Pakistan insisted today that it never gave the United States permission to chase Taliban and al Qaeda fighters from Afghanistan into Pakistan.

"Absolutely not. The Americans cannot cross the Pakistani border from Afghanistan to chase what they say are vestiges of Taliban and al Qaeda," Information Minister Rashid Ahmed said.

The assertion directly contradicts American assertions that U.S. troops could cross the border if they were in hot pursuit of suspects.

A U.S. military spokesman, Maj. Stephen Clutter, said Friday that American forces "reserve the right to go after them and pursue them." He said that notion was "something that Pakistan is aware of," though he said U.S. forces hadn't gone into Pakistani territory.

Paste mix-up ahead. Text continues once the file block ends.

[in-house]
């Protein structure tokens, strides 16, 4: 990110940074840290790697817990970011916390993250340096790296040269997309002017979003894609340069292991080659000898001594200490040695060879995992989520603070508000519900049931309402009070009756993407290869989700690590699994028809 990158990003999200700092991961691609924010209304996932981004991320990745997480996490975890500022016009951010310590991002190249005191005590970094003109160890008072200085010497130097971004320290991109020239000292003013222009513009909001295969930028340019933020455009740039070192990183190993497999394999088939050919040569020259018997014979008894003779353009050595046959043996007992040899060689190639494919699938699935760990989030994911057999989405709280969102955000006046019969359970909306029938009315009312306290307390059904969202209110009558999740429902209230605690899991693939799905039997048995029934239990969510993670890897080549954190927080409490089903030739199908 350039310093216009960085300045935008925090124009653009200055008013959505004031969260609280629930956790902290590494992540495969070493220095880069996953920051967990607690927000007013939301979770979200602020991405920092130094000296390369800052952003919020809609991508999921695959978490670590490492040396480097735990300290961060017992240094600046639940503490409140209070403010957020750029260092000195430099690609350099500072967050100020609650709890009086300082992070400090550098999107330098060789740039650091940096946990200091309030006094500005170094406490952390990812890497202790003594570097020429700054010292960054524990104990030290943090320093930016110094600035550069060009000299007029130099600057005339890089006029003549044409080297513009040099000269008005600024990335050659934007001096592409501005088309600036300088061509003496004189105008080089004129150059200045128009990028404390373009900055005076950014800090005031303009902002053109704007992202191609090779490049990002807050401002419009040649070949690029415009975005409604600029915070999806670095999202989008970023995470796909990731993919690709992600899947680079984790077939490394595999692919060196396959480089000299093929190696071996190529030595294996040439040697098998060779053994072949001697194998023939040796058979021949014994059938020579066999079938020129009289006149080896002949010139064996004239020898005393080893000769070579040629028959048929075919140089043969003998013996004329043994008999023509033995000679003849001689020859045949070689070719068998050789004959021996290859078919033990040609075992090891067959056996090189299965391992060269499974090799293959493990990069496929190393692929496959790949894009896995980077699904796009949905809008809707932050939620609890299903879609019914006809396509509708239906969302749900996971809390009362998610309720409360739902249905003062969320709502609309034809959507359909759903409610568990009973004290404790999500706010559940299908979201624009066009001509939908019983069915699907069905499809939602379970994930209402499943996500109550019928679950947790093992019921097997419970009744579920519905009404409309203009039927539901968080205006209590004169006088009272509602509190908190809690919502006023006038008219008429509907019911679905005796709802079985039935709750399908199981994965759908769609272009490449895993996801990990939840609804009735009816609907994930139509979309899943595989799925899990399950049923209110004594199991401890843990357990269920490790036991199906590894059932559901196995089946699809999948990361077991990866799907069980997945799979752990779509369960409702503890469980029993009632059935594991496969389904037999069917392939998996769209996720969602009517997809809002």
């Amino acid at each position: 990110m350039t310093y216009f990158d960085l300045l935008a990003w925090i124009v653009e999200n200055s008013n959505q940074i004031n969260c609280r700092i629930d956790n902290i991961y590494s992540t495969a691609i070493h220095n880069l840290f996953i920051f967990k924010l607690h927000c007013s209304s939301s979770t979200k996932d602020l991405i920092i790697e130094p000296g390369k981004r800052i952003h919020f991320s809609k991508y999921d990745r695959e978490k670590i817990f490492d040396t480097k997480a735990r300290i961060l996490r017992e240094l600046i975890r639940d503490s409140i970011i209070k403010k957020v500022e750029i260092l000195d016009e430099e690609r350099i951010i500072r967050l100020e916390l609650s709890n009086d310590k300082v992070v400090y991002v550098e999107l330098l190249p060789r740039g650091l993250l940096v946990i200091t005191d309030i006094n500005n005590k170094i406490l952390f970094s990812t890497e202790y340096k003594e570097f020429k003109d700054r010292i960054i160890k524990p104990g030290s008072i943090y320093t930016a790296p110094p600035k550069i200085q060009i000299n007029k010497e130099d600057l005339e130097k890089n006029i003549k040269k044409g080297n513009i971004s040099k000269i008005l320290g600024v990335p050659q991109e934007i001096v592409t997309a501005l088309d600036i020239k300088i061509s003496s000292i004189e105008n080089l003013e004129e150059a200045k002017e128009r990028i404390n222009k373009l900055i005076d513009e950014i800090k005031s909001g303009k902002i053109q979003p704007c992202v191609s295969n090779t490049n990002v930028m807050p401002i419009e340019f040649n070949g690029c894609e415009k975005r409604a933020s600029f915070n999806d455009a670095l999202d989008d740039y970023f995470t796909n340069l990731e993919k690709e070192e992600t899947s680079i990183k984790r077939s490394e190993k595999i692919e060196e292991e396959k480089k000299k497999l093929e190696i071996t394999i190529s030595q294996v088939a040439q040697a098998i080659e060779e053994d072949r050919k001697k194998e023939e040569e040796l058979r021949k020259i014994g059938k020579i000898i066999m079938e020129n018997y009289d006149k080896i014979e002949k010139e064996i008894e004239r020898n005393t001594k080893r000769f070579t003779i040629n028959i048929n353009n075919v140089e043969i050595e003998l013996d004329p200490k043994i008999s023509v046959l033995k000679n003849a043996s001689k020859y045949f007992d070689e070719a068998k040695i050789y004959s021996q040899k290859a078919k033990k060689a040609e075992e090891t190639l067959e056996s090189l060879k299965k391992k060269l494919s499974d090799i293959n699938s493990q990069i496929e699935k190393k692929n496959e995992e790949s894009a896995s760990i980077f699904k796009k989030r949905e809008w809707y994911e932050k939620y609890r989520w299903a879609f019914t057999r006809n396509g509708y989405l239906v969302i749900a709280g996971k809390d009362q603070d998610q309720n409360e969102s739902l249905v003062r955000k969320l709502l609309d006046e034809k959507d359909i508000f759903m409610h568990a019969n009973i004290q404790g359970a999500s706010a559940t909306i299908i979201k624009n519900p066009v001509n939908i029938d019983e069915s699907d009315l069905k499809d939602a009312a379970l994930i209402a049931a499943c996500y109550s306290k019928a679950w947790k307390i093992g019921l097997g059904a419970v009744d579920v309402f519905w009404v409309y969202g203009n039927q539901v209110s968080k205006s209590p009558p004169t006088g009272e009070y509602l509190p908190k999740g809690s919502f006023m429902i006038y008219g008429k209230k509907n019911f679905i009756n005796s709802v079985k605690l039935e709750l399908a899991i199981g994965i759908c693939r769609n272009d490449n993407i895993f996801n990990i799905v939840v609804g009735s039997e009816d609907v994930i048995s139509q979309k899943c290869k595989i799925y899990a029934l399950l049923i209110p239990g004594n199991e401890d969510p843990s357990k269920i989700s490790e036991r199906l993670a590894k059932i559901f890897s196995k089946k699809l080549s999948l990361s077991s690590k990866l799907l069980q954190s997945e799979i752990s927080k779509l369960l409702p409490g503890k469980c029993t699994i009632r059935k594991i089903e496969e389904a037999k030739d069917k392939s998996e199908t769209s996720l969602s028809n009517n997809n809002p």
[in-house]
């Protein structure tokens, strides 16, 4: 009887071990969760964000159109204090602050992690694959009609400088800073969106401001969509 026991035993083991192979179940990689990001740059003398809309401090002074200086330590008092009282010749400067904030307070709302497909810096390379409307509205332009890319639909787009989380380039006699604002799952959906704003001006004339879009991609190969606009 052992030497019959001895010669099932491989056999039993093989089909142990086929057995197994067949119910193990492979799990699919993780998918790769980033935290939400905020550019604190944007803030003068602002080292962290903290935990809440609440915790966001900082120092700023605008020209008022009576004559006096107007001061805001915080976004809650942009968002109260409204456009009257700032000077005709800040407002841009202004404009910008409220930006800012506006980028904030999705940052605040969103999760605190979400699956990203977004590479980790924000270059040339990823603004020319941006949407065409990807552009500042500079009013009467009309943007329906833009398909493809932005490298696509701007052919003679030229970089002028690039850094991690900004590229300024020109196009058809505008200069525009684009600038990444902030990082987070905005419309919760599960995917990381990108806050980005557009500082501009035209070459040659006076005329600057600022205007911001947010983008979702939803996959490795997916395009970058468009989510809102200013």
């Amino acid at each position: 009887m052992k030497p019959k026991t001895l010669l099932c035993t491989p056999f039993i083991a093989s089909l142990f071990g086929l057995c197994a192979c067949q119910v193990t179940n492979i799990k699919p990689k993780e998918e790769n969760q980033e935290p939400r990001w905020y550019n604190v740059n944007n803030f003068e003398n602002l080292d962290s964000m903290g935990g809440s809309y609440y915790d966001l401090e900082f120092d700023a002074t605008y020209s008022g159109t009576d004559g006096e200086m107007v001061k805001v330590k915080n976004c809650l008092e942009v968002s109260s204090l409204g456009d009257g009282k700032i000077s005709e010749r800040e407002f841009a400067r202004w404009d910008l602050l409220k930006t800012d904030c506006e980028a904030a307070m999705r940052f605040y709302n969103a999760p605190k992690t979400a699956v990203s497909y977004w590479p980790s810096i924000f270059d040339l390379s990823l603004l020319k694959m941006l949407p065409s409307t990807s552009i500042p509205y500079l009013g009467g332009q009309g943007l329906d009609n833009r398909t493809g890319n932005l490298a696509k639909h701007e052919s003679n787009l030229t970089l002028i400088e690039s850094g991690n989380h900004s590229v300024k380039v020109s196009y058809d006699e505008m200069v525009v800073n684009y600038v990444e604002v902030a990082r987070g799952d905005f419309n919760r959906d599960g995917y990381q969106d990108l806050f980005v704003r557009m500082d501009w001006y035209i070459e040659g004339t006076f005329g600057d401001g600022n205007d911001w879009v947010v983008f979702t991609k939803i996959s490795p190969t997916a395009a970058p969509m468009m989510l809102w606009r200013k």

As early as last March, U.S. commanders said their troops might enter Pakistan, but only as a last resort and with Pakistan's approval.

Pakistani Foreign Minister Khursheed Kasuri also weighed in on the dispute today.

"From the very first day, it has been absolutely clear and fully understood . . . that operations within Pakistani territory would be conducted solely and exclusively by our own forces and in response to decisions taken by Pakistan," he said in a written statement.

But officials emphasized that Pakistan had no intention of ending its backing for U.S.-led forces mopping up remnants of Afghanistan's former rulers.